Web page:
Wesley was struck by their complete peace, continuing to sing in the face of death. Upon Wesley’s return to England, he maintained contact with the German Moravians and visited their church—where he became truly converted by the word of God, causing his heart to be “strangely warmed.” Wesley went on to lead many souls to Christ as the founder of the Methodist Church.
Does anyone know the names of the Moravians who encountered Wesley? Probably not, but their influence on the history of Christian faith in the Western world is profound.
You might not know the name Mordecai Ham either. He was the evangelist who preached about Jesus at a revival attended by a young Billy Graham—Graham attributed his conversion to Ham’s ardent preaching. Consider how many people Graham later led to Jesus in his long career of Gospel ministry! Likewise, few people in our century are familiar with Scottish author George McDonald, but his works were instrumental in shaping the writings of C. S. Lewis, creator of The Chronicles of Narnia.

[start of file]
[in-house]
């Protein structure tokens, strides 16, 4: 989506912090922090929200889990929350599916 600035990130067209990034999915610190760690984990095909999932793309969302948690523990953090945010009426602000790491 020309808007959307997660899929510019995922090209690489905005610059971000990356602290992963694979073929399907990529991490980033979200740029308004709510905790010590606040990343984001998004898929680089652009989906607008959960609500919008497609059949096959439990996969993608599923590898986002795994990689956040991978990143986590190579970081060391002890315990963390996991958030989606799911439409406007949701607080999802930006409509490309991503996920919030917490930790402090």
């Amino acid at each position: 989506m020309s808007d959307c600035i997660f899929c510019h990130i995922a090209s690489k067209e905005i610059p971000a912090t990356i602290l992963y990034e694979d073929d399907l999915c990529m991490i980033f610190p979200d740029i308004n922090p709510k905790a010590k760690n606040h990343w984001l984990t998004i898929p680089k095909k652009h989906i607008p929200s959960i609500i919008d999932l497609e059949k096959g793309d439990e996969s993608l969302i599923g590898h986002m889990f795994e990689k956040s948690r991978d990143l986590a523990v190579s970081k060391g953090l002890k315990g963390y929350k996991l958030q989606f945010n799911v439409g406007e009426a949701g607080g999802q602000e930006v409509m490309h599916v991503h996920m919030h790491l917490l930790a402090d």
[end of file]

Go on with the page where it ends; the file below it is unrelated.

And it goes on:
Every one of us can identify people who have had a big influence in our lives. And much of the time, those people are not even aware of it. Think of the dad, pastor, aunt, teacher, neighbor, coach, or co-worker who cheered for you along the way. Remember those who taught you about Jesus. I have a friend, in his 70s now, who still vividly remembers the lessons his Sunday School teacher taught him when he was a small child.
With whom will you have an impact today? Will it be positive or negative? Will you encourage and build up someone else? Will your actions and attitudes draw people to see the love of Christ?